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Peru Opposition Demands President's Immediate Resignation

Peruvian President Pedro Pablo Kuczynski attends a ceremony at the air force base in Lima, Peru, Dec. 14, 2017. In a speech at the ceremony, he did not directly address the Odebrecht disclosure about a transfer of $4.8 million to companies linked to him.

The right-wing opposition party that controls Peru's Congress called for President Pedro Pablo Kuczynski to resign by the end of Thursday after Brazilian builder Odebrecht reported transferring $4.8 million to companies linked to him.

Kuczynski has denied any improper earnings and offered to answer questions before a congressional committee next week.

Daniel Salaverry, a congressman and spokesman for the Popular Force party that has an absolute majority in Congress, did not say what would happen if Kuczynski failed to heed the end-of-day "deadline" that he said several parties had agreed to give him.

However, a leftist party, Frente Amplio, said earlier on Thursday that it was preparing a motion to oust Kuczynski. Popular Force and Frente Amplio together have 82 seats in Congress.

Eighty-seven votes would be needed to oust Kuczynski, 79, a former Wall Street investor narrowly elected last year.

FILE - A man walks past the corporate logo of Odebrecht in a construction site in Caracas, Venezuela, Jan. 26, 2017.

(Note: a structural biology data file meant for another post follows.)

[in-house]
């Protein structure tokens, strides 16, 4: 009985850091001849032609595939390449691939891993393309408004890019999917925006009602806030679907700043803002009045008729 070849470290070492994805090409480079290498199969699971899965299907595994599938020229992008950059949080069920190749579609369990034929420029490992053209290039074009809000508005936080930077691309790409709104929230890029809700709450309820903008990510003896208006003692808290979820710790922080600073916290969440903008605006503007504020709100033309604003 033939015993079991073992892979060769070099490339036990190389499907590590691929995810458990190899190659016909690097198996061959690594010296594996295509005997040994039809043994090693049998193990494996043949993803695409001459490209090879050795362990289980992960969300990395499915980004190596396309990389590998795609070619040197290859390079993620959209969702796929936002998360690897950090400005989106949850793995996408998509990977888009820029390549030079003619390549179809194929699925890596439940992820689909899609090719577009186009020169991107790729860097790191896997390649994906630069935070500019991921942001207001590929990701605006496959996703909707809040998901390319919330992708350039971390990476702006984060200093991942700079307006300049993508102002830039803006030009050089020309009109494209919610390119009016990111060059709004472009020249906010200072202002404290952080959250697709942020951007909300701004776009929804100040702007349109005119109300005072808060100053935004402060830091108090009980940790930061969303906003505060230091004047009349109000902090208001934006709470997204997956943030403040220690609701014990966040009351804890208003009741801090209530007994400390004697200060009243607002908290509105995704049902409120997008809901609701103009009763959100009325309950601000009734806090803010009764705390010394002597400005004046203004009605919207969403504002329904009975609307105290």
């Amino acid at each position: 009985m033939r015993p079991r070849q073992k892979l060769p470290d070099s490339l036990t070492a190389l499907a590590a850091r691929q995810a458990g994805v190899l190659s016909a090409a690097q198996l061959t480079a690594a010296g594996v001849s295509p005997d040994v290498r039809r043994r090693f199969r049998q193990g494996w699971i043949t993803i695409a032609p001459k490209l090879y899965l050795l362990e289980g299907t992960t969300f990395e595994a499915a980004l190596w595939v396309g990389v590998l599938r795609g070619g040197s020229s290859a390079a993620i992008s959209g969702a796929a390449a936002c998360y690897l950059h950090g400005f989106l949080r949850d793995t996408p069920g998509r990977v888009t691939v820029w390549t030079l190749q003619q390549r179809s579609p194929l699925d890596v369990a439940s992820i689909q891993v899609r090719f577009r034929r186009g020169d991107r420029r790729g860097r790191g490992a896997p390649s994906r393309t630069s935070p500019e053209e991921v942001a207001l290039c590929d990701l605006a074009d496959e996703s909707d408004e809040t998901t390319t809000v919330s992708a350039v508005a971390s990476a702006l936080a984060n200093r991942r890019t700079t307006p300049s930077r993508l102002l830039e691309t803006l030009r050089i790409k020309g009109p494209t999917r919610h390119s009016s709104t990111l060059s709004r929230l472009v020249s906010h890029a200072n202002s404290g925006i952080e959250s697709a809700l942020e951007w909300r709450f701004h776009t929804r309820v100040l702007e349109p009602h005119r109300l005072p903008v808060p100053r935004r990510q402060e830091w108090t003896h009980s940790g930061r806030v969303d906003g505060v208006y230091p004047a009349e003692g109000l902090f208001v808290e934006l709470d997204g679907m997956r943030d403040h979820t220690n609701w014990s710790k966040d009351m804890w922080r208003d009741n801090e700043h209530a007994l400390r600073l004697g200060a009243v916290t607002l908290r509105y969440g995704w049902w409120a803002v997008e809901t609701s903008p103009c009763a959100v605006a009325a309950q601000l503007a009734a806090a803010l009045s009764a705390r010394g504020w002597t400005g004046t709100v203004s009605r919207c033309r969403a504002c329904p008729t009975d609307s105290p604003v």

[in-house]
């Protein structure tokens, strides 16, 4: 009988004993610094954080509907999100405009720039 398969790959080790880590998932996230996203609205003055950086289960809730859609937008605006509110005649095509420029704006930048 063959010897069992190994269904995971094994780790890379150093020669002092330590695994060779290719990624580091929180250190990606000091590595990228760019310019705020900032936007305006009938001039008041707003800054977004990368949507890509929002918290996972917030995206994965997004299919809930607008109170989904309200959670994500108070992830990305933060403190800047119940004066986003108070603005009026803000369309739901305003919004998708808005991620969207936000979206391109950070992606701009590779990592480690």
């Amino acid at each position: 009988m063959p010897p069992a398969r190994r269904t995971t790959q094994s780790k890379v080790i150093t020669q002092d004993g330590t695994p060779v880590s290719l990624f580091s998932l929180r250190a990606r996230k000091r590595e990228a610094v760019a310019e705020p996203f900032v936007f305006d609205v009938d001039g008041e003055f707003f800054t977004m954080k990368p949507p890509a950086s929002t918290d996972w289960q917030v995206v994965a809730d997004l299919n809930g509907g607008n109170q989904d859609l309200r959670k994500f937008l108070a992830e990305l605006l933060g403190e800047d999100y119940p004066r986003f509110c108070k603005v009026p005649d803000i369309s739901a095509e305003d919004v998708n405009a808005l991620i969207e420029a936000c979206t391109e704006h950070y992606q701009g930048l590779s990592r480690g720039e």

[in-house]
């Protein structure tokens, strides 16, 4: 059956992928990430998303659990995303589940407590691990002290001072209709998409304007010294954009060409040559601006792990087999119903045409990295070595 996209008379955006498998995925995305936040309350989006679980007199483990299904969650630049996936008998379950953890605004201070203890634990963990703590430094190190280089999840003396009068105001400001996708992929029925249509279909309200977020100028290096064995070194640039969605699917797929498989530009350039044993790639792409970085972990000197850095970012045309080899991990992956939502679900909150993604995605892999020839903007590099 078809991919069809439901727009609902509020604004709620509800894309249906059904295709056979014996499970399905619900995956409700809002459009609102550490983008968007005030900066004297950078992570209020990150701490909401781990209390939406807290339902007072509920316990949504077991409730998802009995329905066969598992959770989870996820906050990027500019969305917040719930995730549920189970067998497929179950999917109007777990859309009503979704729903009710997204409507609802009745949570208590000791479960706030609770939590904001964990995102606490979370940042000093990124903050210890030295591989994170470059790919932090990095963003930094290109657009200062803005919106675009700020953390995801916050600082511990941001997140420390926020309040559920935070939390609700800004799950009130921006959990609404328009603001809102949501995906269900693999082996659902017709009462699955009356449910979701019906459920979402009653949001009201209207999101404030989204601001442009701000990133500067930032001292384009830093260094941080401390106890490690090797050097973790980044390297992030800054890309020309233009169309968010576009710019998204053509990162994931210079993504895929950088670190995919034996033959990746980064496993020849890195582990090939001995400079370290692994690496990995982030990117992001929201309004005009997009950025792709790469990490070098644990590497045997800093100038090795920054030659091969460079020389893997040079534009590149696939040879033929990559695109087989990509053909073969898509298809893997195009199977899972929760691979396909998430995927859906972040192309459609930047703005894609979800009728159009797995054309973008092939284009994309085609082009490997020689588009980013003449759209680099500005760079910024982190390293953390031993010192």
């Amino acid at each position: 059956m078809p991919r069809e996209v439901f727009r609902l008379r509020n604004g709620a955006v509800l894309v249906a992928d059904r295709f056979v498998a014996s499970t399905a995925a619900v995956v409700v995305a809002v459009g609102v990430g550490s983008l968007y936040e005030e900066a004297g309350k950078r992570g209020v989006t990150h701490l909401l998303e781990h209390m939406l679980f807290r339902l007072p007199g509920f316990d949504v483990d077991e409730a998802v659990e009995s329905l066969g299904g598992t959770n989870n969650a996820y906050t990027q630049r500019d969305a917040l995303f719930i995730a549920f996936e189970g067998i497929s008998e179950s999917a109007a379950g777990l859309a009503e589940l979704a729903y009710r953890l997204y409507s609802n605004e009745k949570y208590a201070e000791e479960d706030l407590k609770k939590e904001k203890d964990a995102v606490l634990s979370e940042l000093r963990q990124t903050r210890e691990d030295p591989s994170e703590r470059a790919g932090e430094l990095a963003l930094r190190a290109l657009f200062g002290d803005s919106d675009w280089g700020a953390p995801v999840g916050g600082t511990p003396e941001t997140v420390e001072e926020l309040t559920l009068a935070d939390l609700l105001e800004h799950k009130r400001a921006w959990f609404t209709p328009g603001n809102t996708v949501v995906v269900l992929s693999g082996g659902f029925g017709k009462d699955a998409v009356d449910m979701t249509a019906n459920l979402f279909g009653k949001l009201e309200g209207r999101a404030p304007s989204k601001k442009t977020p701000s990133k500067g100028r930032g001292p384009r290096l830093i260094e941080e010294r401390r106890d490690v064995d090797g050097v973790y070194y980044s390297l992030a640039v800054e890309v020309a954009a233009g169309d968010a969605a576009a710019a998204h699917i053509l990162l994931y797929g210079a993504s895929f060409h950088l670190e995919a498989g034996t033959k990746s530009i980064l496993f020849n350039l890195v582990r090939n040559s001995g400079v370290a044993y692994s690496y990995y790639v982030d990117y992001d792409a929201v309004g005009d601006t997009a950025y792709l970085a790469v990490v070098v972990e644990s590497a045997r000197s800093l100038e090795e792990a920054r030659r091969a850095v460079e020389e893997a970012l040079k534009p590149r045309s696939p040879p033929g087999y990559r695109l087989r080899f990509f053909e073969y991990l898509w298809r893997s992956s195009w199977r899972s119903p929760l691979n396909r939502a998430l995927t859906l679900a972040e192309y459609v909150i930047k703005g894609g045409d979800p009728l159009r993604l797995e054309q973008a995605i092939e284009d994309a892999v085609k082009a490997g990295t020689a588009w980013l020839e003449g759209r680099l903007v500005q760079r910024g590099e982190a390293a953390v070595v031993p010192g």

FILE - A man walks past the corporate logo of Odebrecht in a construction site in Caracas, Venezuela, Jan. 26, 2017.

On Thursday, Odebrecht provided a report that Congress had requested that showed transfers of about $780,000 to a company Kuczynski controlled during and after he held senior government roles, and of $4 million to a company headed by a close associate of Kuczynski's in following years.

Strong denial

As late as last month, Kuczynski had strenuously denied ever taking any money from Odebrecht or having any professional links to the company.

Odebrecht is at the center of Latin America's biggest graft scandal and has admitted to paying about $30 million in bribes to officials in Peru over a decade, including during the 2001-06 term of ex-President Alejandro Toledo, when Kuczynski was finance minister and prime minister.

"It's clear his permanence in the nation's highest office is unsustainable due to proof of corrupt acts," Salaverry told a news conference.

Kuczynski's office has declined requests to comment on the report Odebrecht sent to Congress.

"There are a lot of rumors," Kuczynski said Thursday in a speech at a military ceremony without directly addressing the Odebrecht disclosure. "We need to unite together against real obstacles."

The escalating political instability has spooked markets in the world's second-biggest copper producer and one of the region's most stable economies. Peru's sol currency closed 0.31 percent weaker against the dollar amid the instability, and the Select stock index closed 3.5 percent lower on Thursday.

Popular Force spokesman Salaverry called for Kuczynski's first vice president, Martin Vizcarra, to replace him when he resigns.